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I recently asked my twentysomething friends what they'd like to know about getting health insurance. The most common response? "Everything." Evidently, and understandably, those of us navigating the maze of health insurance for the first time are less than clear on the ins and outs. Plus, paying for health insurance coverage can be a drag when you don't have much cash to spare. SEE ALSO: Our Quiz on What Young Adults Need to Know About Health Insurance
But skipping it could be even more costly. Although the number of uninsured young adults is falling, thanks to new federal rules requiring most insurers to allow children on parents' health plans up to age 26, more than one-fourth of young people remain without coverage. In 2010, about 27% of 18-to-24 year olds and 28% of 25-to-34 year olds had no health insurance, according to the U.S. Census Bureau. "I have seen so many stories about young people who ended up saddled with enormous medical bills," says Kathleen Stoll, deputy executive director of Families USA, a health-coverage advocacy organization. "It's not a risk you want to take if you can find an affordable source of coverage." Here's how to get good coverage without going broke:
Even if you have the option of employer or parental coverage, you may be able to find less-expensive coverage on your own. In most states, healthy, young people can find individual policies in the private market with premiums of about $150 to $200 a month, says Ankeny Minoux, president of the Foundation for Health Coverage Education. A high-deductible policy may run closer to $100 a month. On average, single coverage through an employer costs an employee $921 a year in premiums, or about $77 per month, according to the Kaiser Family Foundation. But the cost varies widely by employer. You can shop for and compare policies at sites such as eHealthInsurance.com. Or find a broker who will help you get coverage through www.nahu.org.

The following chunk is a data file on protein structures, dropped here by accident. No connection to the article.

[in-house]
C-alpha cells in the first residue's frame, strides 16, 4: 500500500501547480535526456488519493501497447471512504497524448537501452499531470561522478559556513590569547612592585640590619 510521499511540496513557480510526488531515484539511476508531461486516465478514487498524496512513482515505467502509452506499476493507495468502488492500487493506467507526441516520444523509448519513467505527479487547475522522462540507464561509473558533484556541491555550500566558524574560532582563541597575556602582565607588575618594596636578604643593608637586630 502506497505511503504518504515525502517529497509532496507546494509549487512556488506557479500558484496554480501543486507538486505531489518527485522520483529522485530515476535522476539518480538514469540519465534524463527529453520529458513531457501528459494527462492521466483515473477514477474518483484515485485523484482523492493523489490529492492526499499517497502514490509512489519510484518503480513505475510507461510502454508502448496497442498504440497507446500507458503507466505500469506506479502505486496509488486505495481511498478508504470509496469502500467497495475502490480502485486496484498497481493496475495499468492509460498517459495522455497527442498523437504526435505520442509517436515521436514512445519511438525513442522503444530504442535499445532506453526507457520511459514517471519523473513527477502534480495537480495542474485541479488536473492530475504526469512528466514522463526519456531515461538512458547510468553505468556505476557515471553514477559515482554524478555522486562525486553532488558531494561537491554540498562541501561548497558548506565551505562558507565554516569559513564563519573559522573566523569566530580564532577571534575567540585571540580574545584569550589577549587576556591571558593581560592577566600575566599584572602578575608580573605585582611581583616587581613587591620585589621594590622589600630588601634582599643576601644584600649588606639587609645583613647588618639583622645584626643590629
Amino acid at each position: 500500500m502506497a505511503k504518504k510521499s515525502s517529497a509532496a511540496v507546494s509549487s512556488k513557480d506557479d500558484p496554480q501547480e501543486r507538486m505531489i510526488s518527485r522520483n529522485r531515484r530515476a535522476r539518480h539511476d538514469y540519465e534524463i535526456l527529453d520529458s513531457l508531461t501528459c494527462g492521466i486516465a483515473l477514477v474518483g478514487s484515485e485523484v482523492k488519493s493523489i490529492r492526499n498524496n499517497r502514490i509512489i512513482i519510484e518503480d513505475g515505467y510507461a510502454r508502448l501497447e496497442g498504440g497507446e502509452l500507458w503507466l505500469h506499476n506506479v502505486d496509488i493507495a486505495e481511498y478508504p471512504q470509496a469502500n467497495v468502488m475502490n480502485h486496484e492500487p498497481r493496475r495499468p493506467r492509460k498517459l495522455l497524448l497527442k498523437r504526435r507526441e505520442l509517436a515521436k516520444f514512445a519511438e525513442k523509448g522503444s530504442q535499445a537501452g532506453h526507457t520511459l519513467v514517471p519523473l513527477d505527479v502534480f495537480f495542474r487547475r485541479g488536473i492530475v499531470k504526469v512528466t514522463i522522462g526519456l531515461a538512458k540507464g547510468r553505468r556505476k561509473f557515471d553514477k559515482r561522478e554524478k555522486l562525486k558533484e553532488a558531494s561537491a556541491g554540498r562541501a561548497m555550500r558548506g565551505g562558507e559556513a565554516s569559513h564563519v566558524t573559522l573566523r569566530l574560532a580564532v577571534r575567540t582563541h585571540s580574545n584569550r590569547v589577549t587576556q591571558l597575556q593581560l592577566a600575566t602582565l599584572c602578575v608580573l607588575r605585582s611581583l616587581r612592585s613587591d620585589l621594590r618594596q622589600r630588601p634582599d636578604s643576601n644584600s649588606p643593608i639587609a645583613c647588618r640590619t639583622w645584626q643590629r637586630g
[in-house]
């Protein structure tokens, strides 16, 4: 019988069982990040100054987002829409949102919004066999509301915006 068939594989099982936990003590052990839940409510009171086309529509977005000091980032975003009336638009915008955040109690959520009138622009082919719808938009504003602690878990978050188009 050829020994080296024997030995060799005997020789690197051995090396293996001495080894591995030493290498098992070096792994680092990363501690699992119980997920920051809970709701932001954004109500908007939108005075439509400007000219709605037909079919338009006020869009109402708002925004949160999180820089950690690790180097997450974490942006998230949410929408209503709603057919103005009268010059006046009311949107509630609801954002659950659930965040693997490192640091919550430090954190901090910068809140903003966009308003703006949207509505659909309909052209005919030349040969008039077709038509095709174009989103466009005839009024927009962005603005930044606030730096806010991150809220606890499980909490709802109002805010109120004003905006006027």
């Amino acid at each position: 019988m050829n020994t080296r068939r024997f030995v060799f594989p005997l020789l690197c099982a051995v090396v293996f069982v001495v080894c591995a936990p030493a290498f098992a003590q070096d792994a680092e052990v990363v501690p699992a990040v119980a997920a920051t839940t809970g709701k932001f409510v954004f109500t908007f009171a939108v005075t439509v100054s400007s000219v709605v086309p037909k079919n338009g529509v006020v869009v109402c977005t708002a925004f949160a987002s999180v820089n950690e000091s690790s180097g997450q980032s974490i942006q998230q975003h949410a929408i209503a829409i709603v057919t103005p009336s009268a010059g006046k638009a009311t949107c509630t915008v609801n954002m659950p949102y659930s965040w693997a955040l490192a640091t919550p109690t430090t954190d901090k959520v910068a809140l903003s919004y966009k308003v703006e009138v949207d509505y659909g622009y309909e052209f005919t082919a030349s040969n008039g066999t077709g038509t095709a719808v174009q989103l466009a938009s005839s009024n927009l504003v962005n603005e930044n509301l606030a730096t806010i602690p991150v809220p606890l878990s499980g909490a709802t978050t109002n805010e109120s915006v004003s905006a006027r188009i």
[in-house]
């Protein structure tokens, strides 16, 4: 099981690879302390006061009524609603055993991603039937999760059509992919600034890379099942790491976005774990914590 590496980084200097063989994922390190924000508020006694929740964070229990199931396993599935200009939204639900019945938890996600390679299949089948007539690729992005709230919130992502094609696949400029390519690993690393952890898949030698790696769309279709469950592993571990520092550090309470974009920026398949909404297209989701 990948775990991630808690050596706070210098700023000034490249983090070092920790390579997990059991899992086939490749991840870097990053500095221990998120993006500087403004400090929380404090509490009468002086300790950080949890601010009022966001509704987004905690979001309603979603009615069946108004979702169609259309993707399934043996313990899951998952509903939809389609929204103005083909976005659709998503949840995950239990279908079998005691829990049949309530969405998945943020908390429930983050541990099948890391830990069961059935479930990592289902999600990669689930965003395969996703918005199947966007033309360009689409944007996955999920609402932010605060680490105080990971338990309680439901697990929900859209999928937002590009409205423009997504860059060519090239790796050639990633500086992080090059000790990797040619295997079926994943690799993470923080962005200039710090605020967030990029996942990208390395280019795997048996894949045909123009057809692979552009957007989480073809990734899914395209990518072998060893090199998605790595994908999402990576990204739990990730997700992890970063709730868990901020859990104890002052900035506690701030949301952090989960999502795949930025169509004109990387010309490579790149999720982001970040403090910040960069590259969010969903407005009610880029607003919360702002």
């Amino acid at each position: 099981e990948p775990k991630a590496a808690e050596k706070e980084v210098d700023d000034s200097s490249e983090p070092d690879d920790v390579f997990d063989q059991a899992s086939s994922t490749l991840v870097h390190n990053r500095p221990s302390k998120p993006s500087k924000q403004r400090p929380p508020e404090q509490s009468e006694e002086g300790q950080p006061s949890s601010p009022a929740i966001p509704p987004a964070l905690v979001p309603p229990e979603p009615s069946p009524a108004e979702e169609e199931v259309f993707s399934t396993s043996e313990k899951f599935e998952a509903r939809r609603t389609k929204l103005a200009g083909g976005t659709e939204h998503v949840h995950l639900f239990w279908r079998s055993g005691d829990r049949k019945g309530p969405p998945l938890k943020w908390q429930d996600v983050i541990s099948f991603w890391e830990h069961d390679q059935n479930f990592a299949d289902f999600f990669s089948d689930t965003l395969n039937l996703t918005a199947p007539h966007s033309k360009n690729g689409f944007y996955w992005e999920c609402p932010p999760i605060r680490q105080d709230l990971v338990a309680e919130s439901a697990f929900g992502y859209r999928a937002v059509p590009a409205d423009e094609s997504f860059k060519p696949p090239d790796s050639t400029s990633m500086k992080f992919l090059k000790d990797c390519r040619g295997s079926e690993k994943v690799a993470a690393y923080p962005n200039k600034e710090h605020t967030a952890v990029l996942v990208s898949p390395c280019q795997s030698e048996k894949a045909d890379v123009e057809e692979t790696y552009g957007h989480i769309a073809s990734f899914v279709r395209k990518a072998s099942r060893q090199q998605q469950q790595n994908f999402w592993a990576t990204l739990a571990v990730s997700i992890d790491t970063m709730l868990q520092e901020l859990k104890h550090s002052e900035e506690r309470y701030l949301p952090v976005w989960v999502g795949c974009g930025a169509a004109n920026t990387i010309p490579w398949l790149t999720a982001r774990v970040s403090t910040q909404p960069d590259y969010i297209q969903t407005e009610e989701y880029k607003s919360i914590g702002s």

Check your plan options carefully, says Aaron Smith, executive director of Young Invincibles, an organization that advocates for health care for young people. You may find that, say, certain prescriptions or doctors you visit regularly aren't covered. And keep in mind that premiums you pay through an employer will be deducted from your paycheck before taxes, a perk you won't have with individual coverage.
Read on for more.
Also, if you have a health condition, you may have a hard time finding coverage in the individual market. (You will be able to get a policy if you live in one of the six states that guarantee coverage in the individual market regardless of your health — Maine, Massachusetts, New Jersey, New York, Vermont and Washington. But note that premiums tend to be significantly higher than average for everyone in those states — not just for those with health conditions.) An employer plan can't deny you health insurance or charge you more because of a preexisting condition, although it may be able to impose a waiting period on coverage related to your illness. (For more on preexisting conditions and health coverage, see Families USA's "Your Guide to HIPAA Protections.") Those with preexisting conditions who have been without insurance for at least the past six months can look into the U.S. government's Pre-Existing Condition Insurance Plan; premiums are about the same as the market rate for a healthy person. Many states also have high-risk pools for people with preexisting conditions, and they have different eligibility requirements than the PCIP. The rates are often considerably higher than standard market rates — and if you're already in one of the state pools, you're not eligible for the PCIP. See www.coverageforall.org for state-by-state information.
Under the Affordable Care Act, most insurers now have to cover those who are younger than 26 on their parents' policy, as long as the policy has dependent coverage — a great option for the many young people who are searching for a first job or working a part-time job with no benefits. (Good news for those of you whose parents use the military's insurance plan, Tricare: You're now covered, too, though the rules differ from those governing other policies. See ASK KIM: Military Health Plan Now Covers Adult Children for more information.)